Measures imposed on Greece are explicitly declared, even celebrated, as being in opposition to Greek society. Any attempt by political parties to uphold the democratic representation of Greek interests is met with aggressive hostility. Moreover, the EU-IMF programme, or so-called Memorandum of Understanding, for Greece is utterly divorced from economic reality. As documented in the Daily Telegraph, the Eurozone’s policies are pushing Greece into a ‘death spiral’ that defies any economic logic.

Are you for Orwellian surveillance by government thugs or are you with the child pornographers?

Margaret Wente in the Globe & Mail:

Where do you stand on the new online surveillance bill? Are you with the government? Or are you with the child pornographers? According to Public Safety Minister Vic Toews, you have to choose.

In case you fail to get the point, the new legislation is being subtly marketed as the Protecting Children From Internet Predators Act. Of course, maybe you don’t really care about protecting children from Internet predators. Maybe you don’t care that without this law, filthy perverts will continue to roam free. Really, it’s your choice.

I am scarcely the first person to point out that Stephen Harper’s government likes to demonize its opponents, or that it has a nasty authoritarian streak. But in this case, the dissent is unusually widespread. Those with doubts about the bill include opposition politicians, civil libertarians, privacy commissioners and Internet experts — plus more than a few small-c conservatives who wonder why our government insists on whipping up unnecessary moral panic when it doesn’t have to.

[. . .]

So why do I stand with the child pornographers here? Because I’m not convinced the police need new powers to root out online child molesters. Judging by the recent highly publicized busts of child-porn rings, their existing powers seem to be working fine. Nor am I convinced that the police will never abuse their power. History shows they usually do. That’s why they need civilian oversight. That’s not liberal, in my view. That’s prudent.

“Protocols of the Elders of Climategate”

Filed under: Environment, Media, Politics — Tags: , , , — Nicholas @ 10:08

James Delingpole on the Heartland Institute caper:

I wasn’t going to write about yesterday’s Heartland Institute shock-horror revelations in the Guardian because I thought it was a non-story. “Independent libertarian think-tank spends trifling* sums of money to counter the state’s liberal-left propaganda”. Gosh, hold the front page. Run it next to the story about the Pope being caught worshipping regularly in Rome and the photograph of a bear pooping behind a tree…

Since then, though, it has got much more interesting. Turns out that at least some of the “leaked” documents purporting to show the round, unvarnished face of capitalist, anti-science evil may have been faked.

[. . .]

We climate realists don’t think of ourselves as anti-science.

No, really. We think we’re pro-science. That’s what we want science teachers to teach kids in schools: hard science — physics, chemistry, biology. Stuff that’s empirical. Theories that are falsifiable. Not the kind of junk science they teach in places like the school of “environmental” “science” at comedy institutions like the “University” of East Anglia. Because that’s not science at all. It’s computer-modelling, projection, which is more akin to necromancy.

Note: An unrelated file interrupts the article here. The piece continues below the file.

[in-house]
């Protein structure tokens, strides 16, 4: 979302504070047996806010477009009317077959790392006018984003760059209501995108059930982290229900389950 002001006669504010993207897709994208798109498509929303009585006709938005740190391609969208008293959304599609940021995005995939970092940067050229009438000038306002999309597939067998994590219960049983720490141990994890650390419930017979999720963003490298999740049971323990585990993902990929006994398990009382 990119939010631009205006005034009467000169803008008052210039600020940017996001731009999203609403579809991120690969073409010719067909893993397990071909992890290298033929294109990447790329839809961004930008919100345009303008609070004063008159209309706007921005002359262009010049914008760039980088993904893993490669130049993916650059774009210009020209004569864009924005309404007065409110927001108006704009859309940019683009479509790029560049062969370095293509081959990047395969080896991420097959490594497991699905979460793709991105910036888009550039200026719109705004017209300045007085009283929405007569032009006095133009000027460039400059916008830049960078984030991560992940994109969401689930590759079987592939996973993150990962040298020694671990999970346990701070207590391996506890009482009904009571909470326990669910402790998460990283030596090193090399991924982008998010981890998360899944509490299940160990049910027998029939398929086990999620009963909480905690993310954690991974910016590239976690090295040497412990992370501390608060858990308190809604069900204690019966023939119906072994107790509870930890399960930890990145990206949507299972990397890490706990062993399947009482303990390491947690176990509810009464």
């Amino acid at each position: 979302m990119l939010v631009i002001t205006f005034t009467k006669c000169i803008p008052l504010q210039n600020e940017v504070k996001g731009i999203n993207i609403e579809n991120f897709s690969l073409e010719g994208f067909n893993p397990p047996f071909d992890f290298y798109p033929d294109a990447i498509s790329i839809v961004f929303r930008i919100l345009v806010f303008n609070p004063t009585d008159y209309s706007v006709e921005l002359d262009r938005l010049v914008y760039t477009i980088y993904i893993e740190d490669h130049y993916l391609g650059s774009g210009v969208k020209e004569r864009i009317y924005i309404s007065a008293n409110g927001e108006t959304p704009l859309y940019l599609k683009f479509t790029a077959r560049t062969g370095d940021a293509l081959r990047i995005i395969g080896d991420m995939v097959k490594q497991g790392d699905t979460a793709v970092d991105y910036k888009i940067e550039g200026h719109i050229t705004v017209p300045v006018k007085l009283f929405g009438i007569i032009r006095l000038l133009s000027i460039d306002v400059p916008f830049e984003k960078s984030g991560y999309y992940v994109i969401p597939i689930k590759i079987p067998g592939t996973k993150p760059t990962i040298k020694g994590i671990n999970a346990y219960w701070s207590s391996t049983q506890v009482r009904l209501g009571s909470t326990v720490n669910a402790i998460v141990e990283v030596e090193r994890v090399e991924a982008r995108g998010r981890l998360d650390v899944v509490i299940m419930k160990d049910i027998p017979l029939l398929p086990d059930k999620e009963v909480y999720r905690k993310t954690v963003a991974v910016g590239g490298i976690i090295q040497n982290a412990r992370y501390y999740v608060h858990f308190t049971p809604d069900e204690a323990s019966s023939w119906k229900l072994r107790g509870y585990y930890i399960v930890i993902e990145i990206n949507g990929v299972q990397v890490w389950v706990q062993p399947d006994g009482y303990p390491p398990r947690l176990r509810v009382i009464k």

So, next time you try to fake your Protocols of the Elders of Climategate document, guys, at least try to credit the people you’re trying to smear with a bit of integrity. Not everyone is like you, you realise?

The economics of the military-industrial complex

Eisenhower was right: the military-industrial complex has the US government tight within its grip, and there’s no easy fix. Strategy Page has a useful overview:

For decades the U.S. Armed Forces has been having problems with rapidly growing (much greater than inflation) costs of weapons. Congress passes laws to try and cope and the laws are ignored. One example is the laws calling for accurate life-cycle costs (for development, manufacturer, and maintenance of weapons over their entire service life). A recent study found out that, despite laws calling for accuracy and consistency in these numbers, most manufacturers manipulated the data to make their systems look less expensive than they actually were. The Department of Defense is increasingly taking extreme measures in the face of this corruption and cancelling more and more very expensive systems. But the manufacturers continue to use smoke and mirrors to get new projects started and failed ones funded.

New weapons get approved because of another form of procurement corruption, the Low Ball Bid. Last year the U.S. Air Force demanded that defense contractors stop low balling, which in practice means submitting unrealistically low bids for new weapons (to make it easier for Congress to get things started) and then coming back for more and more money as “unforeseen problems” appear and costs keep escalating and delivery is delayed. Currently, procurement projects are about a third over budget and most items are late as well. Procurement of weapons and major equipment make up about a third of the defense budget. While this is expected to decline over the next decade, as defense budgets shrink, the problem also extends to upgrades and refurbishment of existing equipment.

The most intractable problem is the decades old contractor practice of deliberately making an unreasonably low estimate of cost when proposing a design. The military goes along with this, in the interest of getting Congress to approve the money. Since Congress has a short memory the military does not take much heat for this never ending “low ball” planning process.